Do animals have rights?
Press release issued: 13 April 2005
A new book that asks: Are some animals more equal than others? And what kind of animal are we? has recently been published.
A new book that asks: Are some animals more equal than others? And what kind of animal are we? has recently been published. From fox hunting to factory food via medical testing Do animals have rights? provides a uniquely balanced perspective on the turbulent animal rights debate.
Animal rights is an emotive issue never far from the news. But it is often hard to know who to believe: radical animal rights protestors who claim that humans and animals should have equal rights; or scientists who argue that it is always legitimate to use animals for our benefit.
The book by Bristol University philosopher, Dr Alison Hills, examines the arguments for both sides and defends a practical ethics of animals, distinguishing ways in which animals are our equals from ways in which they are not.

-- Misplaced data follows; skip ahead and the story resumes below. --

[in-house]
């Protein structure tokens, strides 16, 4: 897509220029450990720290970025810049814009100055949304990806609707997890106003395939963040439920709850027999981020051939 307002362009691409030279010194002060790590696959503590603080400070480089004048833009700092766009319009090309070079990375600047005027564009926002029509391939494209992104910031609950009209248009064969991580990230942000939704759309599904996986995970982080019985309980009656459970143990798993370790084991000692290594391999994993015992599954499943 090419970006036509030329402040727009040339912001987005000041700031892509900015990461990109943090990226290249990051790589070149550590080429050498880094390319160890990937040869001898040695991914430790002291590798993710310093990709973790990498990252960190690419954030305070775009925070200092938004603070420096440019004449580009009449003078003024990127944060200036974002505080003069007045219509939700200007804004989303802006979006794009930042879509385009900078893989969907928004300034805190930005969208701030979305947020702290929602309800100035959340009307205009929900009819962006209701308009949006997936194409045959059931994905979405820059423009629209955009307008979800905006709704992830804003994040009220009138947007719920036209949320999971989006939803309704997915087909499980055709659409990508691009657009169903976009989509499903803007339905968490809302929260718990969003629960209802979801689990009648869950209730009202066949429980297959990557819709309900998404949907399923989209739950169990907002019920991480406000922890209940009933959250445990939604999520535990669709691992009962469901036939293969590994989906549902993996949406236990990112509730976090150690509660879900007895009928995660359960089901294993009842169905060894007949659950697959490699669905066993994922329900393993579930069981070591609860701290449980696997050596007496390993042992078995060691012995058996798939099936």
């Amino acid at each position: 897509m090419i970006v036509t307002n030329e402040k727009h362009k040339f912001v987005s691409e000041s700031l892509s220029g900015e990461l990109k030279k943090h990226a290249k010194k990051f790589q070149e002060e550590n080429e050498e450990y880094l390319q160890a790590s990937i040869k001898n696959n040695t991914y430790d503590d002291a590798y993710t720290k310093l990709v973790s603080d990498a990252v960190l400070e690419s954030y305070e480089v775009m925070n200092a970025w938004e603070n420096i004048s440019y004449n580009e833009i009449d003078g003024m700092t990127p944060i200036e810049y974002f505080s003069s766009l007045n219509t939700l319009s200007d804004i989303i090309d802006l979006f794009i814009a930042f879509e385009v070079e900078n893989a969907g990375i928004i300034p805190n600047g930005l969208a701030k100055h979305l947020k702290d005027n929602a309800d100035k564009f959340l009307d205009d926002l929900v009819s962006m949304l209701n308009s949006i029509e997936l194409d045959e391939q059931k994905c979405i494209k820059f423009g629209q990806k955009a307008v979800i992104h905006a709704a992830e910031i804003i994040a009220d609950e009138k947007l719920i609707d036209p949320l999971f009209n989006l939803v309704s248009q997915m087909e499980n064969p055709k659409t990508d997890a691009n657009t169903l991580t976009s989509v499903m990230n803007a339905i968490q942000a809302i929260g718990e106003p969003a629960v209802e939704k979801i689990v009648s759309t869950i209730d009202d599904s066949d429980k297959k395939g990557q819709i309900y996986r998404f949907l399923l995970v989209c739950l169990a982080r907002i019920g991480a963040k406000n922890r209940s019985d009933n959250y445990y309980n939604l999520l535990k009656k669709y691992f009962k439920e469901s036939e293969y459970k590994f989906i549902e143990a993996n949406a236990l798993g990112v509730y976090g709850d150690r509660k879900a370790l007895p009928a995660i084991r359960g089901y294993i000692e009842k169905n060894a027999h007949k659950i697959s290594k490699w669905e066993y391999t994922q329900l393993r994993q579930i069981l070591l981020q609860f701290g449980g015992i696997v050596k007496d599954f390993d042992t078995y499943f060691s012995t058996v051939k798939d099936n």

Dr Hills, commenting on her book, said: “The animal rights arguments raise the deepest questions of all.
“In deciding how we should treat animals, we have to reflect not only on the value of animals, but also on what it is to be human, and on the value of human life.”
Dr Alison Hills is Lecturer in Philosophy at the University of Bristol. She has written several articles about applied ethics and Kant’s moral philosophy.
Do animal have rights? by Alison Hills is published by Icon Books. Price £7.99 paperback ISBN 1-84046-623-5.